The invention will be more readily understood with reference to the accompanying drawings, wherein:
Referring now to the drawings in greater detail, and to
With regard to the transitional regions 20, 22, it is noted that the first lower or main portion 16′, 18′ and the second upper or tertiary end portions 16″, 18″ not only have different radii R1 and R2, but, of course, also have different points of centers pt1 and pt2, respectively. The shape or curvature of each transition region 20, 22 is formed by generating a number of circles of different radii and from a varying center position pt between the center points pt1 and pt2 in a linear relationship. Using the equation: pt=pt1+(pt2−ptl)/(r2−r1)*abs(r1−r), where pt is a center point of a transitional circle and r is the radius of the transitional circle, connecting the tangents of these generated circles form the curve of each transition region 20,22.
The cradle unit 10 also includes a pair of parallel-arranged steel angle-brackets 30, 32 which provide the inherent structural integrity to the unit. Each angle-bracket connects corresponding ends of the two end-cradle sections 12, 14, as seen in
Referring now to
Referring now to
The cradle of the invention adapts readily and inherently to the contour of the underlying support structure or floor, with the spacing between the angle-brackets and between the saddles providing a self-adapting unitary structure, so that uneven or contoured floors will not adversely affect the support provided by the cradle of the invention. Moreover, the inherent resiliency of the material used in the saddles offer shock-absorption characteristics.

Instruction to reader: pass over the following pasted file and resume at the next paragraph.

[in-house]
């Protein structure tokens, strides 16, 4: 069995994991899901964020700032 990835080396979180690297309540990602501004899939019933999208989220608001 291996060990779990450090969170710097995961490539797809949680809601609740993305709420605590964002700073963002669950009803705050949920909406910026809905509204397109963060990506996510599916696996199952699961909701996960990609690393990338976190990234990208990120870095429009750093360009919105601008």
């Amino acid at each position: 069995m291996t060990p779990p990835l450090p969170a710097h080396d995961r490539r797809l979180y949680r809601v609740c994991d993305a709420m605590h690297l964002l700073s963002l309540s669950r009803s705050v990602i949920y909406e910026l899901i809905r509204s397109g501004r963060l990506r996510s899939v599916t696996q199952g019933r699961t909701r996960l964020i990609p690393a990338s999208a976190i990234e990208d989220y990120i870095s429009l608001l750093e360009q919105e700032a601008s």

While the preferred material for the saddles has been indicated as being polyurethane, other, comparable or equivalent material may be used instead, or composites thereof. Some of these other materials are, for example: nylon; nyrim; polyethylene of all molecular weights (ultra high, high density, medium density, low density, copolymers, homopolymers); rubber such as SBR, EPDM, nitrile, Neoprene (polychloroprene), natural, Hypalon (chlorosulfonated polyethylene rubber), butyl; granulated and rebonded rubber; and recycled plastics; recycled plastic/wood flour or other similarly formulated blends; polypropylene; vinyl (PVC). It is also within the scope and purview of the invention to use materials having a Shore A through Shore D hardness different from that mentioned hereinabove, as long as structural integrity is imparted to the saddle elements.